Office of the Registrar
Diversity Requirement and Transfer CreditTo be considered for diversity credit, a course must carry at least three credits (or the equivalent). Transfer credit review begins with the Office of Transfer Affairs, to whom you are asked to submit the following materials. Please note that incomplete or poorly justified proposals will not be considered.
- A detailed syllabus of the transferred course in question. Additional supporting documentation may be requested if the committee deems it necessary.
- An essay of approximately one page that explicitly states which requirement (D1 or D2) you are attempting to fulfill and how the transferred course meets the diversity criteria, as outlined in the paragraphs below. To be considered, the essay must include the following:
For D1 credit: Race and Racism in the U.S.
Courses in this category have as a primary focus race and racism in the United States as it pertains to ALANA populations. A D1 course must promote an understanding of:
- Race and racism in the U.S.;
- The meaning of power and privilege;
- The importance and impact of diversity and multiculturalism in U.S. society.
It is important that a course approved for D1 credit address race and racism in a substantial and meaningful way. Therefore, please address each of the following points in your one-page essay:
- How was the subject of race and racism addressed in the course?
- How did the course address the meaning of power and privilege?
- How did it explore the importance and impact of diversity and multiculturalism in U.S. society?
- Approximately what proportion of the course content focused on these topics? For example, a course entitled "Native American Music" could focus mostly on the style and structure of the music itself or it could substantially address the social and cultural forces that have influenced that music. To satisfy the D1 requirement, the course in question must have race and racism as a principal focus.
- How did the course foster reflection regarding your own attitudes in a manner that was observable by your instructor?
For D2 credit: Human and Societal Diversity
Courses in this category focus on expanding students' cultural awareness. A D2 course is intended to:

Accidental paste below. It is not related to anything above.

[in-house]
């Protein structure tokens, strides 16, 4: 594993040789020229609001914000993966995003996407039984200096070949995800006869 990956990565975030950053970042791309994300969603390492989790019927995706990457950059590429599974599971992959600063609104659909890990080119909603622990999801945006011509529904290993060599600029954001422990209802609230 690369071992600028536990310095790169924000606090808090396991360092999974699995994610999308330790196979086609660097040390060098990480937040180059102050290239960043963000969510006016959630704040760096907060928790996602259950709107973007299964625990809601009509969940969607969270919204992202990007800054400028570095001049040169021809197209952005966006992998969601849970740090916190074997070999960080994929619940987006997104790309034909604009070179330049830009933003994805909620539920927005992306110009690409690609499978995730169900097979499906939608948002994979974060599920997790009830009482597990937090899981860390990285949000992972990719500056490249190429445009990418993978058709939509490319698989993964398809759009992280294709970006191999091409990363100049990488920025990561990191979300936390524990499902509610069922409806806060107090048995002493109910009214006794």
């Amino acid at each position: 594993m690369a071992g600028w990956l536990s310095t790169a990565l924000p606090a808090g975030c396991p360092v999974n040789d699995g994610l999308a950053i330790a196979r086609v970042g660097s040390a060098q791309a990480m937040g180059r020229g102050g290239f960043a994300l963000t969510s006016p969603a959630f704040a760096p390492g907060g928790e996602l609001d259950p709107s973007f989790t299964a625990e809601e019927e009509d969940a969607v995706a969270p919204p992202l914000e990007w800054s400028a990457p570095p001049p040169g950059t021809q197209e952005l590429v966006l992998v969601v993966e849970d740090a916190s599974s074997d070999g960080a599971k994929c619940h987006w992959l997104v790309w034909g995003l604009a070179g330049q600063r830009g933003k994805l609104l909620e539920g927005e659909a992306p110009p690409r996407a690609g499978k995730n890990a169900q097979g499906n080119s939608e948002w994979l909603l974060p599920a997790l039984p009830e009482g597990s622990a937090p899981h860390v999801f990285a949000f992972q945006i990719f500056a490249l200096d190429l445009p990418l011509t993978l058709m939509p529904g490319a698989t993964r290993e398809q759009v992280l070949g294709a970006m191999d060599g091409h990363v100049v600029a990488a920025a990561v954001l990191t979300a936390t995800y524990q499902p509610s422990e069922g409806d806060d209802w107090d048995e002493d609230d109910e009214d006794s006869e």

- Promote an awareness of and appreciation for the diversity of human experience in all its forms including, but not limited to race, ethnicity, religion, socio-economic status, language, sex, gender identity, sexual orientation, age, and disability; and/or
- Foster an understanding of global and international issues including the flow of people, cultures, diseases, and capital or other resources within or across political and geographical boundaries.
Courses in this broader category must promote an understanding of and an appreciation for at least one of the many facets of human and/or societal diversity. Therefore, please address the following points in your one-page essay:
- How did the course address one or more of the following topics: a) non-United States cultures, past or present; b) the workplace, organization, and/or the community; c) global or international issues, including the flow of people, cultures, labor, capital, diseases, or resources past or present, across or within all international / multinational geographical borders; d) backgrounds and/or orientations related to race, ethnicity, religion, class/socio-economic status, language, sex, gender identity or expression, sexual orientation, age, disability, or other socially constructed categories; or e) interventions and /or techniques to serve the needs of diverse groups in society.
- Approximately what proportion of the course content focused on these topics? For example, a course entitled "Plants and Society" could focus mostly on plant biology, or it could substantially address the relationship between human cultures and the plants that have sustained them. To satisfy the D2 requirement, the course in question must have human and societal diversity as a substantial focus.
Last modified July 29 2016 01:49 PM